Artaban is all prepared to join three of his Magi companions to go and present gifts to a new King whose coming is declared by the heavens. But Artaban's trip encounters delays, profoundly altering his quest in The Story of the Other Wise Man by author Henry van Dyke.

I'd never heard of this classic before I came across it some weeks ago. No, it didn't hold groundbreaking revelations or unimaginable surprises for me.

But even having a good idea ahead of time about where such a tale would go didn't stop the tale from being beautiful to me. Beautiful in its atmospheric detail as well as in its compelling message about what's important to the King. Yes, the story has some old-fashioned quirks, like the fact that some of the characters speak in "King James" now and then, but the message itself is timeless.

Not at all hard to see why this tale is indeed a classic. ( )
  NadineC.Keels | Jul 19, 2019 |
I don't know how I missed this short novel/long short story until now. The legend was mentioned in a Christmas special I was watching and I searched it to see if there were more. I found this and I am so glad I did.

The version I read was the original one, transcribed through Project Gutenberg. It definitely shows its Victorian roots in its flowery language. I think sometimes I am a misplaced Victorian spinster, so I loved it. The descriptions transported me to an earlier time.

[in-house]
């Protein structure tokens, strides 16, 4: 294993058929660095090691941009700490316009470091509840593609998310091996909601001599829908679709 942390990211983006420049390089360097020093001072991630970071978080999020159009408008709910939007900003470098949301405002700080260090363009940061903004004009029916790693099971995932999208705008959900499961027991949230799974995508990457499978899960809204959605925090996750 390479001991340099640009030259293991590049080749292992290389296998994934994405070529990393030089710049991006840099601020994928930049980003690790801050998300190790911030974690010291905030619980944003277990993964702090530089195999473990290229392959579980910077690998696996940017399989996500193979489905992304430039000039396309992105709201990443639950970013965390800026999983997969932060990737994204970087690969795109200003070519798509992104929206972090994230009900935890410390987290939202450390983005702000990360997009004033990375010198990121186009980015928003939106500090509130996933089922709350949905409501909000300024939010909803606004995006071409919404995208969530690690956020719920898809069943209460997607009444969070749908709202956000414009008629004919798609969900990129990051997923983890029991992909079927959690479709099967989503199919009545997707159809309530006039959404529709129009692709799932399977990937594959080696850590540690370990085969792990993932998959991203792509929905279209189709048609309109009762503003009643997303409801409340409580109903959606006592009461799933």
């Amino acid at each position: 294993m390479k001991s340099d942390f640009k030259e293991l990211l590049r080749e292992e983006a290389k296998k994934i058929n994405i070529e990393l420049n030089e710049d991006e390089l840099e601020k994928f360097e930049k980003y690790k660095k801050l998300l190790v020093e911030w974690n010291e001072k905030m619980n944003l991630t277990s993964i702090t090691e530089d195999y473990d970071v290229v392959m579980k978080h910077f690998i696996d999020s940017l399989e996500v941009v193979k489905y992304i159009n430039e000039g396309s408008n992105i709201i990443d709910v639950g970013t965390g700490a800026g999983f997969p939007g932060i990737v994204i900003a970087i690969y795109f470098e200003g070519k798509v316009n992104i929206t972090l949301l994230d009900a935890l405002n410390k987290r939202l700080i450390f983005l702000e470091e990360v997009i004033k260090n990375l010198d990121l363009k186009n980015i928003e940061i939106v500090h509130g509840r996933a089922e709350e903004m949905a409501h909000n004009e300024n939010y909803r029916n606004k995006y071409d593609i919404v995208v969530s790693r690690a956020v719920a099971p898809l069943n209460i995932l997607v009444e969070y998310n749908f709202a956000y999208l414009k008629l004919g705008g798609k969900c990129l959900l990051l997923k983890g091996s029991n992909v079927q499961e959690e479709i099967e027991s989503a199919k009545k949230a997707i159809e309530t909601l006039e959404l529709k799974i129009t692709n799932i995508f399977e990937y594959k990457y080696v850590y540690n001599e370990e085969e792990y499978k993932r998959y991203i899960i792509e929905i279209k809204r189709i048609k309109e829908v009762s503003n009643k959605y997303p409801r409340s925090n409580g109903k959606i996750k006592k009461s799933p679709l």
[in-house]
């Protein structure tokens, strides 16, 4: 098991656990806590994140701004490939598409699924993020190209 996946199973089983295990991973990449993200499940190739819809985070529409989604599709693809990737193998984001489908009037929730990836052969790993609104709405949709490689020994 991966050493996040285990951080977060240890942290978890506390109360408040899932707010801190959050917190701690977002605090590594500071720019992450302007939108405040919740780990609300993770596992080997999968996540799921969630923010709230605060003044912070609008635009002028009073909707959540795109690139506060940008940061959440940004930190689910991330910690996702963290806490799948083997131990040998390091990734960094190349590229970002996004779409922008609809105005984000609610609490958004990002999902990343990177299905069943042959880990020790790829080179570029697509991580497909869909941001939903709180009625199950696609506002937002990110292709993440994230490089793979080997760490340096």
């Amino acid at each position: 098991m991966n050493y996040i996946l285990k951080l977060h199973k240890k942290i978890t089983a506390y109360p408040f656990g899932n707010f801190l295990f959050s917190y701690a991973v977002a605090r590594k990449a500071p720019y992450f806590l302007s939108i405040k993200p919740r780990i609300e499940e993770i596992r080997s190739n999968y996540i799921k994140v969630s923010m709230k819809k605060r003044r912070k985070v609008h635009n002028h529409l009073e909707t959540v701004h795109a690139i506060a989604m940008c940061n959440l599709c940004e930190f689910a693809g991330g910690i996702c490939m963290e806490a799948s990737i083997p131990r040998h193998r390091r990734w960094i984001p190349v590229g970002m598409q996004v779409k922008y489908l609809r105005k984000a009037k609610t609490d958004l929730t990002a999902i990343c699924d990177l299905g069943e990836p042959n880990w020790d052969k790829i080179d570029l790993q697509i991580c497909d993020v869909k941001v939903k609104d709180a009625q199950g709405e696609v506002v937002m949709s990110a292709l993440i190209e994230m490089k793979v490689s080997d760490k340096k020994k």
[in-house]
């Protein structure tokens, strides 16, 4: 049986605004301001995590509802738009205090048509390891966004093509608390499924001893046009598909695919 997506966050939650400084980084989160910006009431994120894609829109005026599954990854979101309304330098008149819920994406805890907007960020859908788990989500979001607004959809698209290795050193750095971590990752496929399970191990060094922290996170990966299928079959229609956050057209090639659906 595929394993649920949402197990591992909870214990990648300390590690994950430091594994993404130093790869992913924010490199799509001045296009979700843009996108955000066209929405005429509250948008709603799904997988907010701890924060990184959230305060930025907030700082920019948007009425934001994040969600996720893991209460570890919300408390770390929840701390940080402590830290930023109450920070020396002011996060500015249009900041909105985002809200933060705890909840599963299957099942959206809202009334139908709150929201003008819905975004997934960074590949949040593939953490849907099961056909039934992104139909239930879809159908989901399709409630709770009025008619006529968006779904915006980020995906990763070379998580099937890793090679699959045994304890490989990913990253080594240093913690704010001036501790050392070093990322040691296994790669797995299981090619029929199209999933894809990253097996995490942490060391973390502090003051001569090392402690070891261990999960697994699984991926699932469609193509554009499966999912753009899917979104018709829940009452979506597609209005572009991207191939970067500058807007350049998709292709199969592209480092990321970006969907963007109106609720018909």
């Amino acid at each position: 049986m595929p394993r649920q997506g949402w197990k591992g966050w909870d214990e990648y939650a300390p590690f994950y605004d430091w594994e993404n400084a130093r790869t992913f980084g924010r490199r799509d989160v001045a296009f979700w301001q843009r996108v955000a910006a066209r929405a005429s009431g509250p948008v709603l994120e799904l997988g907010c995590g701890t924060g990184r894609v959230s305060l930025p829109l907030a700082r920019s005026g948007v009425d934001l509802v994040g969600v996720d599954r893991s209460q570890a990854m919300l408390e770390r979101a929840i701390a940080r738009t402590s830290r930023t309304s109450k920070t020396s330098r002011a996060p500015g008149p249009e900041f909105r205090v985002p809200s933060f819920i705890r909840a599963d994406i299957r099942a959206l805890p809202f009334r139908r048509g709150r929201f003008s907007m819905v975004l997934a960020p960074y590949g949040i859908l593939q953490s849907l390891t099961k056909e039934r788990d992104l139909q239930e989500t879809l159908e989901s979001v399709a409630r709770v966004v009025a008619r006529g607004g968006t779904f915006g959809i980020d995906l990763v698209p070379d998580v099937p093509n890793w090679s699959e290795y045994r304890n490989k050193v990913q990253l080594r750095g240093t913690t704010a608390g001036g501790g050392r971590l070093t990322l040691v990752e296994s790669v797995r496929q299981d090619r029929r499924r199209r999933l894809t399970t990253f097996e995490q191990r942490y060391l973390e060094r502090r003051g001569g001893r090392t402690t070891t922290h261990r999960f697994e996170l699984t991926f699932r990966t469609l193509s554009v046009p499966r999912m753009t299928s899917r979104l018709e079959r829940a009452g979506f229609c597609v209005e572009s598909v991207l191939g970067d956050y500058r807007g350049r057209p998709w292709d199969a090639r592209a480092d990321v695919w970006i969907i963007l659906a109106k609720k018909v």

This is certainly a Christmas story and as such it does have a message, but it far transcends finding the baby Jesus. Would that we could all live the life Artaban lived. I did need a tissue at the end, but I get emotional easily.

Who would like it? Anyone who loves Christmas. It isn't that long and could easily be read to your family, should you wish to start a tradition. ( )
1 vote Jean_Sexton | Dec 26, 2016 |
This title is suitable for ages 4 to 8 years. Henry Van Dyke wrote "The Other Wise Man" in 1896, and since that time, this enduring classic has woven its mystical appeal for countless children and adults. Here Pamela Kennedy retells the story for the young reader, making it easy to understand, while retaining the magic of Van Dyke's words. Robert Barrett's rich oil paintings create a tapestry of colour that adds to the mystery of the ancient world.
  wichitafriendsschool | Mar 25, 2016 |
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Informação do Conhecimento Comum em inglês. Edite para a localizar na sua língua.
Who seeks for heaven alone to save his soul
May keep the path, but will not reach the goal;
While he who walks in love may wander far,
Yet God will bring him where the blessed are.
Wise men seek Him still today,

  Coming from afar

Wisdom ever leads their way

  Leaves her gate ajar.

Seek Him, then, from far or near;

  Come this Child to see,

Wisdom Leads and draws you here,

  Who would wise men be.

   - H.M.H.
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In the days when Augustus Caesar was master of many kings and Herod reigned in Jerusalem, there lived in the city of Ecbatana, among the mountains of Persia, a certain man named Artaban, the Median.
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Because he is helping others, a fourth Wise Man delays journeying with the other Magi to see the newborn Jesus, but thirty-three years later he has an unusual opportunity to meet his Savior.